Ronald Koeman was a fan favourite at Barcelona. That was no less down to the fact that the fans at the very top tier of the rather steep, Nou Camp, were able to spot him unmistakably, and clearly, while other players, at a distance looked like glorified Blaugrana dots kicking around a smaller dot around. Years have passed since, his name is mentioned in passing at pub quizzes in England; and over a gathering of middle-aged paella panderers, in Spain. Now, 21 years and roughly 1,860 kilometers away, the dreamboat Dutchman is making his presence felt – but not in the same delightful manner as he did amongst the Barca faithful. No, not at all. In fact, you may find some of the newer fans even offering impolite Catalan curse words at his general north-western direction. With good reason, as well, as Everton look primed to bag one of Barcelona’s most prized youth prospect.
The Sport, the Barcelona-based publication are adamant and somewhat irked by the fact that Munir El Haddadi may be on his way out, and Koeman’s Everton may be his escape route. Tottenham are vying for the signature as well, but the London club’s reluctance to put in a buy-back clause has put the Merseyside dark-horses in front. Munir, who despite being more than good enough, will understandably, will see his starting opportunities dwindle after the return of Neymar from his Olympic gold-winning campaign, and is looking for a quick resolution – and The Blues have been the first one on call with his parent club, who are signed to losing him for a bargain price of €15m.
The 4th Official investigates the high ceiling of the prospect from Koeman’s former club, offers its two pence on why this boy could be a special, special talent. Who, by the virtue of the Catalan club and media distancing him from the spotlight and comparisons to Leo Messi, has inevitably seen him compared to Leo Messi. Gorgeous bit of irony, there.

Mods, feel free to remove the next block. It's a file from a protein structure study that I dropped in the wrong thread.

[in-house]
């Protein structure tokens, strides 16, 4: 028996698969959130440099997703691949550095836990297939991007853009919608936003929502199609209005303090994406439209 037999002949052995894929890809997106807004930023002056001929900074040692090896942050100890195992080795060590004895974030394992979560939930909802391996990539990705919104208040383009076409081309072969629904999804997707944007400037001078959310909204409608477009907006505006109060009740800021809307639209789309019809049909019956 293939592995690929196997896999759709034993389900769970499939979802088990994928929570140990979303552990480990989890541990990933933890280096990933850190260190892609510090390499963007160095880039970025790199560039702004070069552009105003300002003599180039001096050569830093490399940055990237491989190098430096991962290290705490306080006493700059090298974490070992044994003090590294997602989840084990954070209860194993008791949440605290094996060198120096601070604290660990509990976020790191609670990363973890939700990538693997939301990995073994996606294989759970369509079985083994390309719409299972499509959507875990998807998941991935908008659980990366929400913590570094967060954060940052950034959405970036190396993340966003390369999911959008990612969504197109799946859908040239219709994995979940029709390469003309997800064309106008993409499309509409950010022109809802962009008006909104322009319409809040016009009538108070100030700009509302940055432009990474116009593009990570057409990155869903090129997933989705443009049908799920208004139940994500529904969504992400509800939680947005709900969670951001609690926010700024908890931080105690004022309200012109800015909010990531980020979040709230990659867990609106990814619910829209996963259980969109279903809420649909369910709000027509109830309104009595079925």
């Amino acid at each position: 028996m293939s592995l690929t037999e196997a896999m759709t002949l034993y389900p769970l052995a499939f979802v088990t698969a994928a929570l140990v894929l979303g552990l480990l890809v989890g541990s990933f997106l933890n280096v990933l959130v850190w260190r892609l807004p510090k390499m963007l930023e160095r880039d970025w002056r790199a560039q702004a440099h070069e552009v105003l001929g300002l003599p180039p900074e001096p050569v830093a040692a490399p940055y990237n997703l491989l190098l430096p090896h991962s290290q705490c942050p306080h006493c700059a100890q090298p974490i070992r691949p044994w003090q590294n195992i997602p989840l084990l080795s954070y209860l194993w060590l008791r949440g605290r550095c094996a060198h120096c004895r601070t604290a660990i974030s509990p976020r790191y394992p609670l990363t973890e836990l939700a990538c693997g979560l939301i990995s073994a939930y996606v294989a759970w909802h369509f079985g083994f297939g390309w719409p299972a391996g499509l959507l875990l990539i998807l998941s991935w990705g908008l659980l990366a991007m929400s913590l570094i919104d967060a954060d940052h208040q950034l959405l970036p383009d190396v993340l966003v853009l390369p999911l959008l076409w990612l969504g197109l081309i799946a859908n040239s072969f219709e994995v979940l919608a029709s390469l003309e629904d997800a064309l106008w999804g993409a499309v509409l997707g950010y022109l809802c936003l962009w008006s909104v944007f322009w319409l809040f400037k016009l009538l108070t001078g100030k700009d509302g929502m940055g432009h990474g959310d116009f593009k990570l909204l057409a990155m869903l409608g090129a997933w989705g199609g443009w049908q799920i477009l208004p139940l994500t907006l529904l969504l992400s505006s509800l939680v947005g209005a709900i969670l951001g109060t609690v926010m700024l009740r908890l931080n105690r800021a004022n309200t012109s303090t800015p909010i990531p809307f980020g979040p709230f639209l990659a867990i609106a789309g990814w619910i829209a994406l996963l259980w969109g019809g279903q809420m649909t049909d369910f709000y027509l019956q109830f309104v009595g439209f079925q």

Always primed on the front-foot, he’s a fleet-footed trickster prowling in the channels for a through ball to out-spring the offside trap, Munir plies his pace and anticipation, and ability on the ball to full effect. His technical ability is underlined by his versatility, which allows him to fashion chances all across the front three – left flank, centre, or the right, he seems unfazed by the duplicity that his free role demands, in the club’s template of a 4-3-3 formation.
His eye for the clinical finish and movement has seen him often deployed through the middle as a false 9 – something that Koeman tried to coax out of Barkley vs Tottenham, at Goodison Park, with decent effect.
His reputation as a workhorse has put him in good stead at La Masia and is someone who will graft drawing from his bountiful energy to close down space for his team without the ball – a welcome trait to have in the Premier League.
Standing at 5’9”, his effectiveness playing as a false nine will see a downturn in his initial days in the hustle of the Premier League – while he has bolstered his physique since his debut, there will be doubts on whether he has garnered enough core strength to shield the ball from 6’3’ defenders that throng the English game.
His passes are sometimes often venturesome, which would be fine considering the talent on the end of those passes are some of the best in the world – he’ll need to tone down such passes and form an understanding of the limitations of the players around him at Everton, and would need to hold onto the ball better.
Sure of his natural abilities on the ball, he often backs himself in situations where he could be better of squaring an easy pass, instead of charging through and taking on an entire backline.
Ronald Koeman, in his time at Barcelona, Ajax, Feyenoord, and PSV was considered as one of the most effective enablers of youth in Europe. Under his wing, Munir will equip himself with the tactical nous without the ball, and a better understanding of it. While still frail, he may need the sufficient time to settle in before he can bedazzle and make the turnstiles at the Goodison tick.